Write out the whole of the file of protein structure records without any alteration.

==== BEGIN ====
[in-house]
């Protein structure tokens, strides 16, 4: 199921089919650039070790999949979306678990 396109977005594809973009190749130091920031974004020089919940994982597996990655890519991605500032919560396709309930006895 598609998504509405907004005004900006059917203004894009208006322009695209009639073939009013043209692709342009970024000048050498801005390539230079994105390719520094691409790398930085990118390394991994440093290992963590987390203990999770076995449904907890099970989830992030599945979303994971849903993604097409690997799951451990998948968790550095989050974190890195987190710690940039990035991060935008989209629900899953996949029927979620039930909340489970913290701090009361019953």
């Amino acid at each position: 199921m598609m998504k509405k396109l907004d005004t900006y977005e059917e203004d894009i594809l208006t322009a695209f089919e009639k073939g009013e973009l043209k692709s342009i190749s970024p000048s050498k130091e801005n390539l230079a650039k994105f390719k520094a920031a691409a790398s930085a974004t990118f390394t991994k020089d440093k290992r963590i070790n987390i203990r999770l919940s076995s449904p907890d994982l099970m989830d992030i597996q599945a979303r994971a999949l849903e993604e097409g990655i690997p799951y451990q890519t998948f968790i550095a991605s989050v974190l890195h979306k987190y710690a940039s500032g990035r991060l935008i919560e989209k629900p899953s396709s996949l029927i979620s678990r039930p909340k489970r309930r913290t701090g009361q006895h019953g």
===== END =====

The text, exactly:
[in-house]
């Protein structure tokens, strides 16, 4: 199921089919650039070790999949979306678990 396109977005594809973009190749130091920031974004020089919940994982597996990655890519991605500032919560396709309930006895 598609998504509405907004005004900006059917203004894009208006322009695209009639073939009013043209692709342009970024000048050498801005390539230079994105390719520094691409790398930085990118390394991994440093290992963590987390203990999770076995449904907890099970989830992030599945979303994971849903993604097409690997799951451990998948968790550095989050974190890195987190710690940039990035991060935008989209629900899953996949029927979620039930909340489970913290701090009361019953």
């Amino acid at each position: 199921m598609m998504k509405k396109l907004d005004t900006y977005e059917e203004d894009i594809l208006t322009a695209f089919e009639k073939g009013e973009l043209k692709s342009i190749s970024p000048s050498k130091e801005n390539l230079a650039k994105f390719k520094a920031a691409a790398s930085a974004t990118f390394t991994k020089d440093k290992r963590i070790n987390i203990r999770l919940s076995s449904p907890d994982l099970m989830d992030i597996q599945a979303r994971a999949l849903e993604e097409g990655i690997p799951y451990q890519t998948f968790i550095a991605s989050v974190l890195h979306k987190y710690a940039s500032g990035r991060l935008i919560e989209k629900p899953s396709s996949l029927i979620s678990r039930p909340k489970r309930r913290t701090g009361q006895h019953g």